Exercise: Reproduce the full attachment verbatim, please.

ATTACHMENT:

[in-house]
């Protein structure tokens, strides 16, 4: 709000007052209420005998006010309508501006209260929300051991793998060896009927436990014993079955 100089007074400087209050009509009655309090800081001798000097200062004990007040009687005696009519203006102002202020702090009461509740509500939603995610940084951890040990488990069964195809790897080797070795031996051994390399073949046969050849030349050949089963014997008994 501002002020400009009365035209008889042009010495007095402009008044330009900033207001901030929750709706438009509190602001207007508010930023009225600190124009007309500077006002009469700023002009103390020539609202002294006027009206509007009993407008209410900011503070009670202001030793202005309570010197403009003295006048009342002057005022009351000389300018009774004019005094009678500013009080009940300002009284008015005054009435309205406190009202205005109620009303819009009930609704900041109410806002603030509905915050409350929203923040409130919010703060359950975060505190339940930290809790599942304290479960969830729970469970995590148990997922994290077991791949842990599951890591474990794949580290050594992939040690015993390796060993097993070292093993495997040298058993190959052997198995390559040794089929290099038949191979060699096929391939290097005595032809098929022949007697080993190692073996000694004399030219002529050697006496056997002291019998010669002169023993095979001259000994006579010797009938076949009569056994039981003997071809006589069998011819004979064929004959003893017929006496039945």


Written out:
[in-house]
């Protein structure tokens, strides 16, 4: 709000007052209420005998006010309508501006209260929300051991793998060896009927436990014993079955 100089007074400087209050009509009655309090800081001798000097200062004990007040009687005696009519203006102002202020702090009461509740509500939603995610940084951890040990488990069964195809790897080797070795031996051994390399073949046969050849030349050949089963014997008994 501002002020400009009365035209008889042009010495007095402009008044330009900033207001901030929750709706438009509190602001207007508010930023009225600190124009007309500077006002009469700023002009103390020539609202002294006027009206509007009993407008209410900011503070009670202001030793202005309570010197403009003295006048009342002057005022009351000389300018009774004019005094009678500013009080009940300002009284008015005054009435309205406190009202205005109620009303819009009930609704900041109410806002603030509905915050409350929203923040409130919010703060359950975060505190339940930290809790599942304290479960969830729970469970995590148990997922994290077991791949842990599951890591474990794949580290050594992939040690015993390796060993097993070292093993495997040298058993190959052997198995390559040794089929290099038949191979060699096929391939290097005595032809098929022949007697080993190692073996000694004399030219002529050697006496056997002291019998010669002169023993095979001259000994006579010797009938076949009569056994039981003997071809006589069998011819004979064929004959003893017929006496039945």